Jihad, the First Killing, a text from Bill Warner

Mohammed sent Abdullah out with eight men. He gave him a letter and asked him not to read it for two days. Abdullah agreed. The letter told him where to go and wait for the Quraysh. While camping, two of his men lost their camel and stayed behind to look for it while the rest of the men went on.

A Quraysh caravan loaded with leather and raisins came upon the band of Muslims. When the Quraysh saw them they were scared because they had slept not very far away. But one of the Muslims had a shaved head, which was a mark of a religious pilgrim, so the Quraysh felt better. They were safe. The native religions had sacred months in which violence was forbidden to all. This was a sacred month, and they were unarmed.

The Muslims took council. They were faced with a dilemma: if they attacked the caravan now, they would be killing in a sacred month. Luckily the sacred month ended that day and the next day there would be no taboo about killing. But there was another problem: by nightfall they would be in the sacred area of Mecca. In the sanctified area there could never be any killing. They hesitated and talked about what to do. They decided to kill as many as possible and take their goods before the next day.

Islam drew first blood against the Qurayash of Mecca. They attacked the unarmed men. Amr, the first man to be killed by Jihadh, was shot by an arrow. One man escaped, and they captured two others. The Muslims took the enemies’ camels with their goods and headed back to Medina and Mohammed. On the way they talked about how Mohammed would get one fifth of the stolen goods.

When they got back, Mohammed said he had not ordered them to attack in the sacred month. He detained the caravan and the two prisoners and refused to do anything with them or the goods. The prisoners said, “Mohammed has violated the sacred month, shed blood therein, stolen goods and taken prisoners.”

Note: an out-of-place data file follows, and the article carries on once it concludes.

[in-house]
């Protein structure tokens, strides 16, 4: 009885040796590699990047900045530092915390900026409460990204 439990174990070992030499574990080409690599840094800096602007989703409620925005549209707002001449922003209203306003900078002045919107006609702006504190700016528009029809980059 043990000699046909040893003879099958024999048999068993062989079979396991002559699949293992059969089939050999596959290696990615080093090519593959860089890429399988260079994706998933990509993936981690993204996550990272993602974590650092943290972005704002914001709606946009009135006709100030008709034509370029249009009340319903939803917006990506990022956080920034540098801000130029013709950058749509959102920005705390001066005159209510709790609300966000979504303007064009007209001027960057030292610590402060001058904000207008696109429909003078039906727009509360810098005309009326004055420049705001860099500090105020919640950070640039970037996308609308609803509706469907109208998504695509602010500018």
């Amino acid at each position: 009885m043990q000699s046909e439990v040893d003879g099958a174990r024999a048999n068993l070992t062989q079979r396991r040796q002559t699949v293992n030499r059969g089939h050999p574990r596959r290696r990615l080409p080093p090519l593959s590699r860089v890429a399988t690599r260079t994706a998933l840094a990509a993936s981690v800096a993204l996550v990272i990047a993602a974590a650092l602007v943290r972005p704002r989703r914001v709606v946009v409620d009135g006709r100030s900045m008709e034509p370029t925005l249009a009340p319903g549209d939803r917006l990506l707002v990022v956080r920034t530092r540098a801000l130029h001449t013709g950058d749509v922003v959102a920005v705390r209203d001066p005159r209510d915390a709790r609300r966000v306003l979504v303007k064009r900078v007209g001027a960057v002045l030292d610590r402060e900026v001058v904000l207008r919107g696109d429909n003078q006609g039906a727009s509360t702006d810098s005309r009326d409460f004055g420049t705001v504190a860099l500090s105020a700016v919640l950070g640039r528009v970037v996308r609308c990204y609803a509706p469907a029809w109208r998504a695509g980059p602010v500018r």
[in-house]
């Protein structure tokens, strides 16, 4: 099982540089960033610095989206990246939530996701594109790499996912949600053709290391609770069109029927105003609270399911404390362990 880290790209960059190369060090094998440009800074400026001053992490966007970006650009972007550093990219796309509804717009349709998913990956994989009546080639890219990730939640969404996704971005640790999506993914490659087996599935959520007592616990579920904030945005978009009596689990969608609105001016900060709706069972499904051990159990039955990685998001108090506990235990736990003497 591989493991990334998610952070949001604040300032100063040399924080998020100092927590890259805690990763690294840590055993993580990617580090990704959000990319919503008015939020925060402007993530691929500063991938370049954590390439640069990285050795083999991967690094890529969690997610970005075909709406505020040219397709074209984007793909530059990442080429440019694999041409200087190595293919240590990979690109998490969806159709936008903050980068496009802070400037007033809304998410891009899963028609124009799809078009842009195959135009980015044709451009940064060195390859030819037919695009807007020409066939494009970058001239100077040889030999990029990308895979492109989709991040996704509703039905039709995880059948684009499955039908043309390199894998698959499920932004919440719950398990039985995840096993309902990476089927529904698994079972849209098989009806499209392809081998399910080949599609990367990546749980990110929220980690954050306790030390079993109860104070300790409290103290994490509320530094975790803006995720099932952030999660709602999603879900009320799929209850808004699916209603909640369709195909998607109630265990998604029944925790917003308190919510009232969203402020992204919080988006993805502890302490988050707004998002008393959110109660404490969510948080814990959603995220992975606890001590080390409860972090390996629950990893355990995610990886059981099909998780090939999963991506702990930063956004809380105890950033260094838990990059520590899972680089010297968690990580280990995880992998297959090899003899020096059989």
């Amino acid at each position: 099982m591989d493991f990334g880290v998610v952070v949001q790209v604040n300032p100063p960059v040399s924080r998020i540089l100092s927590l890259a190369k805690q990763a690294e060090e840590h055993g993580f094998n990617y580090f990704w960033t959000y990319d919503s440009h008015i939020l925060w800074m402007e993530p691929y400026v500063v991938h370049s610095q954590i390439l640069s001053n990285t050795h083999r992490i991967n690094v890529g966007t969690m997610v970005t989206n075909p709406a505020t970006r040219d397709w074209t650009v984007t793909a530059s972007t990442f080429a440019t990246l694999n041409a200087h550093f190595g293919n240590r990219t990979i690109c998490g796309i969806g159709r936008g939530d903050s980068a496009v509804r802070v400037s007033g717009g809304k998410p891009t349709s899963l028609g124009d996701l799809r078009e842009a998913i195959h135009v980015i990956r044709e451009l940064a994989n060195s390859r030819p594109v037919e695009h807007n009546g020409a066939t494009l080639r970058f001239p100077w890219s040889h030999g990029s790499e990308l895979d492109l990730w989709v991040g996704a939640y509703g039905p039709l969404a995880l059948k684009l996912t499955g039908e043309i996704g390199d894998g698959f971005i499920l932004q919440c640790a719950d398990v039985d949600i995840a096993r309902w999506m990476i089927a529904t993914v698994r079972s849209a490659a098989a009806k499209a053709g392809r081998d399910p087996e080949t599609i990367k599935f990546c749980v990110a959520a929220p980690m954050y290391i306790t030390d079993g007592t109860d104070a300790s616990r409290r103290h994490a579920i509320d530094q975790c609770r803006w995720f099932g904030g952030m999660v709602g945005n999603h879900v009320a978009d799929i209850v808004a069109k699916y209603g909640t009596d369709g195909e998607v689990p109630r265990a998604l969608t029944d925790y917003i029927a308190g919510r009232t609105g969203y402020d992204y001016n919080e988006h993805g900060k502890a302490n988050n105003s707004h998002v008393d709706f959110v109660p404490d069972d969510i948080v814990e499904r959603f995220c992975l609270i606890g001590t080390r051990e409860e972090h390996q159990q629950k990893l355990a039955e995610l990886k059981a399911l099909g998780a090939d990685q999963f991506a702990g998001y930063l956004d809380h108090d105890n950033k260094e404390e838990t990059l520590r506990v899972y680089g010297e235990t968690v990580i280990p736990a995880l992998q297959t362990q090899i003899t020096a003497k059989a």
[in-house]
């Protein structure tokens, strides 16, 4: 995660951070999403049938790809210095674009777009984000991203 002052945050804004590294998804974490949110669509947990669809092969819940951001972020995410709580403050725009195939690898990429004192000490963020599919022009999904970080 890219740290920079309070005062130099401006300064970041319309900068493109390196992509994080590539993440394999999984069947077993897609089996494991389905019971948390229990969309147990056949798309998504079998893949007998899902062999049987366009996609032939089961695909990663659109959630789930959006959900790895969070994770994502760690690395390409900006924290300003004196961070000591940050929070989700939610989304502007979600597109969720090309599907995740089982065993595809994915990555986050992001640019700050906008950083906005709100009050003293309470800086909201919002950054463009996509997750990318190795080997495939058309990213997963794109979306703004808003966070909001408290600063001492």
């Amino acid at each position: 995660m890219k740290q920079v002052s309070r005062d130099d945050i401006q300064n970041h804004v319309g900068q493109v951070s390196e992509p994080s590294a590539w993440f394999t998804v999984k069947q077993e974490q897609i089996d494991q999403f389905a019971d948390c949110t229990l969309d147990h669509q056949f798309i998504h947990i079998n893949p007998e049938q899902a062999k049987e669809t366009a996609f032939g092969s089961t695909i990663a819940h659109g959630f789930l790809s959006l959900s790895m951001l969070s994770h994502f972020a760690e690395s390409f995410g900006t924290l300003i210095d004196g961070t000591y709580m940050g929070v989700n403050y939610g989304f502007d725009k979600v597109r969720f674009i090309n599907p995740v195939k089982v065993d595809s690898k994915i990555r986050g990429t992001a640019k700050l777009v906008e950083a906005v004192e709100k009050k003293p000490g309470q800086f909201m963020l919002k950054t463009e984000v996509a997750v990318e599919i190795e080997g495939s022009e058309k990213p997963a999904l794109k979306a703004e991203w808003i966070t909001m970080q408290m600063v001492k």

But the Koran said:

[2.217] They ask you concerning the sacred month about fighting in it. Say: Fighting in it is a grave matter, and hindering (men) from Allah’s way and denying Him, and (hindering men from) the Sacred Mosque and turning its people out of it, are still graver with Allah, and persecution is graver than slaughter; and they will not cease fighting with you until they turn you back from your religion, if they can; and whoever of you turns back from his religion, then he dies while an unbeliever– these it is whose works shall go for nothing in this world and the hereafter, and they are the inmates of the fire; therein they shall abide.

According to Mohammed, to resist the doctrine of Islam and persuade Muslims to drop their faith was worse than killing. Before Islam the rule of justice in Arabia was a killing for a killing, but now to resist Islam was worse than murder. Those who argued against Islam and resisted Islam could be killed as a sacred act. So the murder and theft were sanctified. The spoils of war were distributed and a ransom was set for the prisoners. The men who had killed and stolen were now concerned about whether they would get their share of the spoils. So once again the Koran spoke:

[2.218] Surely those who believed and those who fled (their home) and strove hard in the way of Allah these hope for the mercy of Allah and Allah is Forgiving, Merciful.

As Muslims who had been exiled and fought they were blessed by Allah. They received their spoils of war and Mohammed took his 20 percent.

Allah’s Apostle said “The spoils of war have been made legal for me.”

Another war poem:

You (Quraysh) count war in the holy month a grave matter.

But graver is your opposition to Mohammed and your unbelief.

Though you defame us for killing Amr.

Our lances drank Amr’s blood.

We lit the flame of war.            Abu Bakr

Text taken from Mohammed and the Unbelievers.

A Political Life.

Written by Bill Warner, from the Center for the Study of Political Islam

Our reply to all this are the words of Moses:

Thou shalt not covet, thou shalt not steal, thou shalt not kill.

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